The Evolution of Julius Randle
Julius Randle recently won the NBA Most Improved Player trophy for the 2020-2021 season, by averaging 24.1 points, 10.2 rebounds, and six assists per game. When fans consider this award, they may associate it with those who haven’t experienced success before. That might be the case for some, but not necessarily for Julius. In 2014, Julius led the University of Kentucky, to the NCAA National Championship, averaging 15 points and 10.4 rebounds per game. Ironically, Randle’s first tribulations on a basketball court first came when he joined Kobe Bryant and the Los Angeles Lakers, after being selected with that seventh pick in the 2014 NBA Draft. Many may forget that Julius broke his right leg in his first 14 minutes of NBA action. To Randle’s credit, he came out of the gates the next season, and averaged double-digit points and rebounds in 81 games. He also was afforded the opportunity to play alongside Kobe in his final season, where Julius was able to pick up on some elite work habits that have allowed him to reach the heights that he has.
Randle’s heyday was not destined to be surrounded by the glitz and glamour of Lakerland, but he would eventually meet the hopes of those who believed in him. In the Summer of 2018, Julius signed with the New Orleans Pelicans and surpassed the twenty points per game threshold for the first time with 21.4 points per game. Averaging twenty points per game is still an impressive feat to accomplish, despite that four times as many players are doing so now compared to the 2013 season. However, Randle’s naysayers would tell fans that this opportunity only came as a result of the Anthony Davis trade request. Even if that were true, Julius would have no reason to care because he still earned a $20.7 million average annual salary from the New York Knicks the following year. In his first season with the Knicks, Randle’s scoring totals went back down slightly below twenty points per game, but it’s understandable considering the criticism the team faced for adding not only Julius, but also Bobby Portis, Taj Gibson, Elfrid Payton, and RJ Barrett, who didn’t provide him enough spacing.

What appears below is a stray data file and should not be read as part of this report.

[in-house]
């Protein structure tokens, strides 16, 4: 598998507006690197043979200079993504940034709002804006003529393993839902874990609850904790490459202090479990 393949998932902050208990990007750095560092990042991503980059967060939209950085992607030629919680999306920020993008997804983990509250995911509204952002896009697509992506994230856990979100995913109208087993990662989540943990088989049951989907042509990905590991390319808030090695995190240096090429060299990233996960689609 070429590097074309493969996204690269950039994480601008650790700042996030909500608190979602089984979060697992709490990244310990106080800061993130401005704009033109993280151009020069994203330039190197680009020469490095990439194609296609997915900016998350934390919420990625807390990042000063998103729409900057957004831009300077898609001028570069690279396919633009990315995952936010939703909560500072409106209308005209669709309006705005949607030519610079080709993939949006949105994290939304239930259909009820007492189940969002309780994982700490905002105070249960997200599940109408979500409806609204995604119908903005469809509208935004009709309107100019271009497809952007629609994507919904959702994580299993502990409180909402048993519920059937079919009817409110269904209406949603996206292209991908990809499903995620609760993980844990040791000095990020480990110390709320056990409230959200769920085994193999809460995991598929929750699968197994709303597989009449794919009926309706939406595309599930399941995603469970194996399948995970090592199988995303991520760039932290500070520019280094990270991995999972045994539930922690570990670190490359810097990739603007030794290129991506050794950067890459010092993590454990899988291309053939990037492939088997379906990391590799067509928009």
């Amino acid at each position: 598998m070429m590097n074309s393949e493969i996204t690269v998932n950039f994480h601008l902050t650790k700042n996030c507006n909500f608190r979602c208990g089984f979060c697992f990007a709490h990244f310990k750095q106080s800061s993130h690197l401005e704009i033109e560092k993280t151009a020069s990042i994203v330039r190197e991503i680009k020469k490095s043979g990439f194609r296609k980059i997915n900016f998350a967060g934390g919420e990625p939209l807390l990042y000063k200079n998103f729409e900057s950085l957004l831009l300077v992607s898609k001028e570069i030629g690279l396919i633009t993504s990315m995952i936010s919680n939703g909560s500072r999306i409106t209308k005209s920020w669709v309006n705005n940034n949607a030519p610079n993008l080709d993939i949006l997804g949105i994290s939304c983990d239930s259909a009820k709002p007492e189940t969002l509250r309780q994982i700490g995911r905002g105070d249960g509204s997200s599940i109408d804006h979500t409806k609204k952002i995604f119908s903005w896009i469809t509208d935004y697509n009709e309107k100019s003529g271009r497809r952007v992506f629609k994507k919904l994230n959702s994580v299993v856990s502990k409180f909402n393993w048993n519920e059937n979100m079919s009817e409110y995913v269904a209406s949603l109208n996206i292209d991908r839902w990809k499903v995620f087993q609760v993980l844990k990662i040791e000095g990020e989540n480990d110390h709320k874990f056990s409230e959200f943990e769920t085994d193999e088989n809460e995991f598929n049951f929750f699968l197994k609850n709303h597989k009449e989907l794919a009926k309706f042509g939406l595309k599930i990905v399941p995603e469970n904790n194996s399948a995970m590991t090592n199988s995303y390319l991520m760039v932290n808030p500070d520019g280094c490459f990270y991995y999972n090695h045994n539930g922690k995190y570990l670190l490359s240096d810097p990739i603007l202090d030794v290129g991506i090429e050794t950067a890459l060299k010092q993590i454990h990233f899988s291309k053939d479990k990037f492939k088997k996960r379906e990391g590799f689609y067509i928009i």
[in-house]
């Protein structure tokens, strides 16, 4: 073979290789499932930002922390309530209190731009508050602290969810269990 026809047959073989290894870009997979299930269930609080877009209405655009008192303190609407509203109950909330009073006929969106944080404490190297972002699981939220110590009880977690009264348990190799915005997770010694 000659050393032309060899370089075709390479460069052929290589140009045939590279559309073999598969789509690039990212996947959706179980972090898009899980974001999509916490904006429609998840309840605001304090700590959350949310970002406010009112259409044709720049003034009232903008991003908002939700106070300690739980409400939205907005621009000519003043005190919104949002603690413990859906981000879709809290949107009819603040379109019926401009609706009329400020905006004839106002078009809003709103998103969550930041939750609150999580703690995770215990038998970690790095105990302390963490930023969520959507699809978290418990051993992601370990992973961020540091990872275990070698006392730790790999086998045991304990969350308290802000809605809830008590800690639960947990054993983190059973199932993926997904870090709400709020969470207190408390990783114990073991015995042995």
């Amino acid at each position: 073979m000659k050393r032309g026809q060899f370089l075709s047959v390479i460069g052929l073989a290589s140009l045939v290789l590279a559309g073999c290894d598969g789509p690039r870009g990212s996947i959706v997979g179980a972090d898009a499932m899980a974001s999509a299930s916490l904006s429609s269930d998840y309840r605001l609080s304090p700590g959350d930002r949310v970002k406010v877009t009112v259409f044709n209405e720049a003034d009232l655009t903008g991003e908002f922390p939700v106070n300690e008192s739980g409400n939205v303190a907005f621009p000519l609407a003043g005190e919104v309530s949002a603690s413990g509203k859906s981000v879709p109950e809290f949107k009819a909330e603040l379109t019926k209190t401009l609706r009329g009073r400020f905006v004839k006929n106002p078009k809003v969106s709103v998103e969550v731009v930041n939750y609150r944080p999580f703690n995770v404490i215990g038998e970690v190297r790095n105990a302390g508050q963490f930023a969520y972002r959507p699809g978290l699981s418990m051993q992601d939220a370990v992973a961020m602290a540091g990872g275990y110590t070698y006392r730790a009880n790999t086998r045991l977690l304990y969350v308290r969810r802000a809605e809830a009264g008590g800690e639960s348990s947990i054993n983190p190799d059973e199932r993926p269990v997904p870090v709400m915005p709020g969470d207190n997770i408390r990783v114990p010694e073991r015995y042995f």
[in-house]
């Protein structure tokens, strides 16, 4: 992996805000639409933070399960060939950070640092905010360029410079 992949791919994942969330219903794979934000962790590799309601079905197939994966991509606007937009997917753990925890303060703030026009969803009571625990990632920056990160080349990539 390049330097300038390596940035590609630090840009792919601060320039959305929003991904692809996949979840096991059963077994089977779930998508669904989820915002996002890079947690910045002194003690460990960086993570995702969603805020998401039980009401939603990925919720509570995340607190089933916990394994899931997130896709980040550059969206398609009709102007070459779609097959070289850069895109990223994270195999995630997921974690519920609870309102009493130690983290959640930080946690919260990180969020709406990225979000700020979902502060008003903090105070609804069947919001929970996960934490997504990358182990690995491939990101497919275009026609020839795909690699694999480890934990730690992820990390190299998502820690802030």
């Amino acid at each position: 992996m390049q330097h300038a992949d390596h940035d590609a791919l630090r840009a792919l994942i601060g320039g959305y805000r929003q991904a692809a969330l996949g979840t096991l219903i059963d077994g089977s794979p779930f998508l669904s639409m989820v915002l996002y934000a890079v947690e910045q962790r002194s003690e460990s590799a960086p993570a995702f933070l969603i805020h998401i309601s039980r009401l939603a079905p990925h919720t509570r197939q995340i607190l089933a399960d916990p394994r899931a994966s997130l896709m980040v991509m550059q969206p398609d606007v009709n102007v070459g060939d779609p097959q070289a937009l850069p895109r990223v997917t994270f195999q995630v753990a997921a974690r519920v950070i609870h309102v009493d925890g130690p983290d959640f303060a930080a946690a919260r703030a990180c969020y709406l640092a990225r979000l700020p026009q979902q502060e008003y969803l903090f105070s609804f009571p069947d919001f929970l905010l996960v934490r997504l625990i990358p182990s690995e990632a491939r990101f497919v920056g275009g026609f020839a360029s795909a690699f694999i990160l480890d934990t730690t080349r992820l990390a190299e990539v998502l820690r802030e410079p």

Although his first season with the Knicks didn’t play out the way he had dreamt, his and the Knicks’ success would turn around better than anyone could’ve foreseen. Instead of making a splash in free agency, the Knicks decided to do the opposite compared to the offseason prior, and maintain cap flexibility while they develop their young talent. Perhaps the most notable addition for the Knicks this season was naming Tom Thibodeau their new head coach. Thibodeau proved to still be one of the top-tier coaches in the league, by getting the most out of Julius. Julius was recently a guest on the Woj Pod, and he shared the genesis of the arrival of Thibodeau, “Wes [William Wesley] called me, like ‘Yo, what do you need to be an all-star?’ and one of the things I told him was ‘I really need a coach to hold me accountable and a coach to push me.” That quote alone explains to those who may not be following, why the Knicks would hire an esteemed coach like Thibodeau if their free agency would suggest that they’re taking a long-term approach to team building. However, maybe the Knicks cracked the code, and found that to bring in the high-end talent they’ve been searching for they need to develop what they’ve had, and make their star an attractive offensive engine to play with.
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